REVIEW: Harry Potter and the Deathly Hallows: Part 2 [2011]

Score: 8/10 | ★ ★ ★

Rating: PG-13 | Runtime: 130 minutes | Release Date: July 15th, 2011 (USA)
Studio: Warner Bros.
Director(s): David Yates
Writer(s): Steve Kloves / J.K. Rowling (novel)

“His name is Voldemort, Filius. You might as well use it. He’s going to try and kill you either way.”

Every story must come to an end and the saga of Harry Potter and He-Who-Must-Not-Be-Named is no exception. Splitting the final novel of J.K. Rowling’s epic tale of wizardry into two films makes it so the words are given justice and very little is left out, but just as Part 1 lacked a complete arc, Harry Potter and the Deathly Hallows: Part 2 is even less its own entity. To fully appreciate the last chapter, the two pieces must be joined—solitary legs needing the other to stand up straight—and when put together are easily as close to a perfect ending as one could hope.

Director David Yates—the surrogate father of the last four movies, including my favorite (Half-Blood Prince) and most reviled (Order of the Phoenix)—and writer Steve Kloves somehow found a way to give their audience 130-minutes of pure adrenaline that races by from start to finish. Everyone who chided Part 1 as being too much set-up, too much walking in the woods, and too little action should be happy to know that it’s conclusion is one huge climactic event leaving all breathless until the last spell is thrown. After a brief moment to mourn the loss of an old friend, the action starts with a bank heist, spirals through a roller coaster ride at breakneck-speed, continues on into a gigantic war between good and evil, and orchestrates a symphony of bloodshed and broken spells.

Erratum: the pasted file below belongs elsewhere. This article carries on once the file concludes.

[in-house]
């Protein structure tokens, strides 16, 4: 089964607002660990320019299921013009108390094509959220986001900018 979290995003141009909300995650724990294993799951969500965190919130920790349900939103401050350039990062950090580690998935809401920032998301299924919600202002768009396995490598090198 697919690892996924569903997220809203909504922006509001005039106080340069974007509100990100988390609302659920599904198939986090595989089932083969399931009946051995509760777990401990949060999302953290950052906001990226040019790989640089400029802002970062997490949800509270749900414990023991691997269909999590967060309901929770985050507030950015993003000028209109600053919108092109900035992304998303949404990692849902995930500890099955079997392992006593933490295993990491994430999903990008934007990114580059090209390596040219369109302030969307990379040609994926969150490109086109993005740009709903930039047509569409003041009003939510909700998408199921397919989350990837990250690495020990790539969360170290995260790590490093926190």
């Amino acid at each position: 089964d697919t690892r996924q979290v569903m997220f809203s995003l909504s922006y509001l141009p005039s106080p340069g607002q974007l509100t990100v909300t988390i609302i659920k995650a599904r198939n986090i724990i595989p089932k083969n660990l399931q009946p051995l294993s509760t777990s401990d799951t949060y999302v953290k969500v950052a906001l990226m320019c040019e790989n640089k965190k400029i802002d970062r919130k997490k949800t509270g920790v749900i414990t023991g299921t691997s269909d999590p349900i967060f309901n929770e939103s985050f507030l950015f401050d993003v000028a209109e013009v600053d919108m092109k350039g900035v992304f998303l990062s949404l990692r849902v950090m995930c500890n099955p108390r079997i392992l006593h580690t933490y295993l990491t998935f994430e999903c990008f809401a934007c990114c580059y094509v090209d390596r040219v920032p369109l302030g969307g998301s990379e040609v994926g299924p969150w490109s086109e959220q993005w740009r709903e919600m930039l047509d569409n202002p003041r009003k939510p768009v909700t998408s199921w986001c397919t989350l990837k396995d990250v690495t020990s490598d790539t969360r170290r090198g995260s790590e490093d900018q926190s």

There are only three horcruxes left to destroy and the clues are much quicker to be deciphered from the start. The first allows us to watch Helena Bonham Carter’s underappreciated turn as Bellatrix Lestrange take a turn towards childlike innocence—her usual tumultuous insanity a rousing performance, aptly described by some as being akin to Heath Ledger’s unhinged Oscar-winning Joker—the humor of which cuts through the severity of the mission at hand. Filled with multiplication spells manifesting gold chalices without end, betrayal at the hands of goblins, and a soaring dragon ride, you’d be hard-pressed to imagine a more exhilarating search for number two. But Rowling has never been one to disappoint.

So, the second piece left of Tom Riddle’s soul is guessed at with the help of the tome’s most eccentric character, the loopy Luna Lovegood (Evanna Lynch). Her return is a welcome sight—as is that of countless others before the credits roll, including the almost forgotten Emma Thompson, with only Kenneth Branagh notably absent, the end of his story omitted during the films—and her first and only stand to seriously be heard an example of just how far so many of these children have grown in the face of certain death. Between she and Neville Longbottom (Matthew Lewis), it isn’t simply the Three Musketeers at the front anymore; everyone pulls their weight and without them all would be lost. It is the return of a phenomenon long extinguished in the Potter filmic universe, however, that truly saves the day on this second leg of adventure. The House Ghost of Ravenclaw—Gryffindor’s John Cleese long since written-out—is sought and Kelly Macdonald serves her well.